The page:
## Geometry shaders part 3

Transform feedback, is one of the tools of the trade not often discussed on the net, in fact i couldn’t find a single tutorial, so i better write one. the essential function of this little feature is to enable you to do very complicated stuff in the geometry shader, stuff that would inevitably make things run slowly, or to assemble a vbo using tiny little parts and then save it to a buffer for later use, or for that matter constant use.

The most common use i would guess you would have for this is to take small patches of 64×64 quads and run it trough a series of algorithms to create a nice little dynamic terrain with plants and rocks without wasting to much shader resources doing it in real time, especially when it doesn’t change every frame. Which is preferable since it’s the shader resources are what keeps things fast and not the amount of geometry you have. It’s not limited to terrain though as it can be used to finalize any geometry at runtime.

Another use that’s been shown in numerous demos is marching cubes, its an algorithm that needs at least a couple of pages worth of lookup tables and complicated loops and branching statements, it definitely won’t run in any real time rendering any time soon, so here is a good place to use transform feedback, it allows you to run the algorithm on a small subset of the data each frame and thereby keeping the frame rate up.

I am not going to do that today, that’s at least a couple of tutorials itself, but if you like then read “GPU gems 3” for inspiration.

What i am going to do is a simple fractal and more specifically a Koch curve and a dragon curve since both of them modifies each segment of the previous iteration instead of copying itself into itself like the “Barnsley Fern” fractal. While such a thing would be theoretically possible, it’s definitely not the easiest thing to do and thus not for this tutorial.

The Koch curve is pretty easy to construct, basically you take a segment of it remove the middle third and replace it with an equilateral triangle and repeat for each segment generated, this is easy enough to do with the gpu since it excels at the simple vector and matrix operations needed.

The finished result of which should look a little bit like this.

The tutorial is based on the first geometry tutorial so it’s good to look at that first, i modified it slightly to allow for multiple shader programs but it’s nothing major to worry about.

To acheve this fractal we first need to set up our buffers and vertex arrays, and i do say buffers as in many of them because we need to set up whats called a “ping pong” operation here and what that means is that for each iteration we set up one buffer to read from and one to write to and then swapping them once we are done. So we start with setting up the seed data, here it’s basically a line segment (the source code uses 3 to make a koch snowflake but it’s all the same)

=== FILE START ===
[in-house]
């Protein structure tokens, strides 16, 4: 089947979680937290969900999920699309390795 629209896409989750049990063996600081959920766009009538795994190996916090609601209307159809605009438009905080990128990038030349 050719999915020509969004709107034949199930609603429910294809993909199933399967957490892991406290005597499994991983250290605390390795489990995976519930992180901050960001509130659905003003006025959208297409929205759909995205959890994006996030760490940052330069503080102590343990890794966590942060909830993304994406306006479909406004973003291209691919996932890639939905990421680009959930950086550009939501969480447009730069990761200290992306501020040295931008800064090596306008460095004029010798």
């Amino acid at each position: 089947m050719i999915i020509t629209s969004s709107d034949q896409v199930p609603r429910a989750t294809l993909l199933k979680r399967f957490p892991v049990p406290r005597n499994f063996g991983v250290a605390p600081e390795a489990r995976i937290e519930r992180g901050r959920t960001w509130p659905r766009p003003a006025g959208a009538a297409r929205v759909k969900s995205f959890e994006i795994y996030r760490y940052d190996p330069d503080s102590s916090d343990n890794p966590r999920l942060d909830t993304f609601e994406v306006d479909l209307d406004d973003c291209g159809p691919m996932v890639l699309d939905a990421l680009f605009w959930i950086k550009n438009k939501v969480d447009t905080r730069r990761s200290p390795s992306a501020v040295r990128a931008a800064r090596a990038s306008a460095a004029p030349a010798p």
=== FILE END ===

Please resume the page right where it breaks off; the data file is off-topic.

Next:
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p[0]=-1.0; p[1]=0.0; p[2]=0.0; p[3]=1.0; p[4]=1.0; p[5]=0.0; p[6]=0.0; p[7]=1.0; kochsize=2; // our starting vertex count

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Then generate vertex arrays and buffers

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glGenBuffersARB( 2, &bufferx[0] ); // Get A Valid Name for two buffers glGenVertexArrays(1, &p_vao1); //generate the VAOs for this mesh glGenVertexArrays(1, &p_vao2);

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Then set up our buffers/VAOs

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glBindVertexArray(p_vao1); //bind the first vao glBindBufferARB( GL_ARRAY_BUFFER, bufferx[0] ); // Bind The firstBuffer glBufferData(GL_ARRAY_BUFFER, 60000*4*sizeof(GLfloat), 0, GL_DYNAMIC_DRAW_ARB); glBufferSubData(GL_ARRAY_BUFFER, 0, kochsize*4*sizeof(GLfloat), p); // add the seed vertics glVertexAttribPointer((GLuint)0, 4, GL_FLOAT, GL_FALSE, 0, 0); glEnableVertexAttribArray(0); glBindVertexArray(p_vao2); //bind the second vao glBindBufferARB( GL_ARRAY_BUFFER, bufferx[1] ); // Bind The second Buffer glBufferData(GL_ARRAY_BUFFER, 60000*4*sizeof(GLfloat), 0, GL_DYNAMIC_DRAW_ARB); glVertexAttribPointer((GLuint)0, 4, GL_FLOAT, GL_FALSE, 0, 0); glEnableVertexAttribArray(0); glBindVertexArray(0);

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Note that it’s really important to fill the buffers beforehand as these don’t automatically grow when you render to them.

Next up we need to set up the shaders, you need two render programs one for the transform operation and one for the final rendering (i use in this example prgRender and prgTransform) their pretty much both just regular passtrough shaders with the difference that prgTransform doesn’t use the transform matrix in the vertex shader and that it has the geometry shader that makes the fractal, but more about that one later on.

But there is also another difference, which leads us into the topic for today transform feedback. In order for transform feedback to work you need to tell which output is getting written to the buffer, so before you link the program call these two lines

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GLchar const * Strings[] = {"gl_Position"}; glTransformFeedbackVaryings(ProgramObject, 1, Strings, GL_SEPARATE_ATTRIBS);

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The string value here defines which output variables to write and in what order so if you want multiple buffers then write something like {“gl_Position”,”texturecoord”,”normal”}, and just to be clear “gl_Position” is the default output you always need to write to (do look up the openGL reference pages for more info on this).